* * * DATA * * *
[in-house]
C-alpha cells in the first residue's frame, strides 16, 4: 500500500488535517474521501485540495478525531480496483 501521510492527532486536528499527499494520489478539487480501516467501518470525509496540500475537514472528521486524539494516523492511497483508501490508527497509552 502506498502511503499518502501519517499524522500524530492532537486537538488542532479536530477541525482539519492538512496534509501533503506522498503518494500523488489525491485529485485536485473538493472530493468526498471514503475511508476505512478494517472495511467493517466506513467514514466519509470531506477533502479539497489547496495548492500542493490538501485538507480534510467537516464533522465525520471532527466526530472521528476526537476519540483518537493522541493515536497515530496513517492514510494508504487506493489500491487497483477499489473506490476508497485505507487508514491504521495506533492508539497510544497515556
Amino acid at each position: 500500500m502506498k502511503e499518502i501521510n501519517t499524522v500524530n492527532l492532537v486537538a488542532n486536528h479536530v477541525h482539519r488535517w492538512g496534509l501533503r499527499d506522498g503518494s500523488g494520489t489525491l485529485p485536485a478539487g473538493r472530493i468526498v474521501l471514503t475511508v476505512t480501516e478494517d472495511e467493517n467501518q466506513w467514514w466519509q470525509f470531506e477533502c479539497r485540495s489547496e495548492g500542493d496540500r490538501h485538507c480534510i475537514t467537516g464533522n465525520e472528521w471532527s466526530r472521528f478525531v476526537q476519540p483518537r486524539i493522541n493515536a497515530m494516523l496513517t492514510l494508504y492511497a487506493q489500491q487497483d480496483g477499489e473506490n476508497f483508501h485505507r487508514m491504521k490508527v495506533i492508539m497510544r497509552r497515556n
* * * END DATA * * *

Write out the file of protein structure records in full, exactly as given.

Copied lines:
[in-house]
C-alpha cells in the first residue's frame, strides 16, 4: 500500500488535517474521501485540495478525531480496483 501521510492527532486536528499527499494520489478539487480501516467501518470525509496540500475537514472528521486524539494516523492511497483508501490508527497509552 502506498502511503499518502501519517499524522500524530492532537486537538488542532479536530477541525482539519492538512496534509501533503506522498503518494500523488489525491485529485485536485473538493472530493468526498471514503475511508476505512478494517472495511467493517466506513467514514466519509470531506477533502479539497489547496495548492500542493490538501485538507480534510467537516464533522465525520471532527466526530472521528476526537476519540483518537493522541493515536497515530496513517492514510494508504487506493489500491487497483477499489473506490476508497485505507487508514491504521495506533492508539497510544497515556
Amino acid at each position: 500500500m502506498k502511503e499518502i501521510n501519517t499524522v500524530n492527532l492532537v486537538a488542532n486536528h479536530v477541525h482539519r488535517w492538512g496534509l501533503r499527499d506522498g503518494s500523488g494520489t489525491l485529485p485536485a478539487g473538493r472530493i468526498v474521501l471514503t475511508v476505512t480501516e478494517d472495511e467493517n467501518q466506513w467514514w466519509q470525509f470531506e477533502c479539497r485540495s489547496e495548492g500542493d496540500r490538501h485538507c480534510i475537514t467537516g464533522n465525520e472528521w471532527s466526530r472521528f478525531v476526537q476519540p483518537r486524539i493522541n493515536a497515530m494516523l496513517t492514510l494508504y492511497a487506493q489500491q487497483d480496483g477499489e473506490n476508497f483508501h485505507r487508514m491504521k490508527v495506533i492508539m497510544r497509552r497515556n